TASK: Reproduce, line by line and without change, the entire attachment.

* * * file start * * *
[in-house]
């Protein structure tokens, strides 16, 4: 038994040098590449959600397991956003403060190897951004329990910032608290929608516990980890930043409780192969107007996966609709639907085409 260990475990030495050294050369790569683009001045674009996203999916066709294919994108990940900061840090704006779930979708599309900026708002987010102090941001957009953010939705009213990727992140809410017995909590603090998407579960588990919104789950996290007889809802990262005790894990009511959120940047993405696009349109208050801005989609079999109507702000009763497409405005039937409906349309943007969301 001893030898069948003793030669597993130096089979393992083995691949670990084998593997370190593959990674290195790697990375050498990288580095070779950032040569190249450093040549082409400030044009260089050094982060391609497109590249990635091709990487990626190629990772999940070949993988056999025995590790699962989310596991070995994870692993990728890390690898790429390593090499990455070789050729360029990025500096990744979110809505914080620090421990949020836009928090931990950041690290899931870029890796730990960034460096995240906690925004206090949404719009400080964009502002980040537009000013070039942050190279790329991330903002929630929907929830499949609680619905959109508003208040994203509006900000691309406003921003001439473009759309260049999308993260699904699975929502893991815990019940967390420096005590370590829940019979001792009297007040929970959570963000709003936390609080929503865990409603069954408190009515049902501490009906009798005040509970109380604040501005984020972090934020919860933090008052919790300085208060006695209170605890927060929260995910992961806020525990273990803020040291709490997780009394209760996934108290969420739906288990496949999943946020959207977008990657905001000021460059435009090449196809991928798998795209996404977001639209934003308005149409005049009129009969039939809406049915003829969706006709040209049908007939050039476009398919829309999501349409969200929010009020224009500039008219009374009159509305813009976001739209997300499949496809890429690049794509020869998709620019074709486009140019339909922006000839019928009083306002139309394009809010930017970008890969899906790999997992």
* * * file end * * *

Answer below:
[in-house]
């Protein structure tokens, strides 16, 4: 038994040098590449959600397991956003403060190897951004329990910032608290929608516990980890930043409780192969107007996966609709639907085409 260990475990030495050294050369790569683009001045674009996203999916066709294919994108990940900061840090704006779930979708599309900026708002987010102090941001957009953010939705009213990727992140809410017995909590603090998407579960588990919104789950996290007889809802990262005790894990009511959120940047993405696009349109208050801005989609079999109507702000009763497409405005039937409906349309943007969301 001893030898069948003793030669597993130096089979393992083995691949670990084998593997370190593959990674290195790697990375050498990288580095070779950032040569190249450093040549082409400030044009260089050094982060391609497109590249990635091709990487990626190629990772999940070949993988056999025995590790699962989310596991070995994870692993990728890390690898790429390593090499990455070789050729360029990025500096990744979110809505914080620090421990949020836009928090931990950041690290899931870029890796730990960034460096995240906690925004206090949404719009400080964009502002980040537009000013070039942050190279790329991330903002929630929907929830499949609680619905959109508003208040994203509006900000691309406003921003001439473009759309260049999308993260699904699975929502893991815990019940967390420096005590370590829940019979001792009297007040929970959570963000709003936390609080929503865990409603069954408190009515049902501490009906009798005040509970109380604040501005984020972090934020919860933090008052919790300085208060006695209170605890927060929260995910992961806020525990273990803020040291709490997780009394209760996934108290969420739906288990496949999943946020959207977008990657905001000021460059435009090449196809991928798998795209996404977001639209934003308005149409005049009129009969039939809406049915003829969706006709040209049908007939050039476009398919829309999501349409969200929010009020224009500039008219009374009159509305813009976001739209997300499949496809890429690049794509020869998709620019074709486009140019339909922006000839019928009083306002139309394009809010930017970008890969899906790999997992």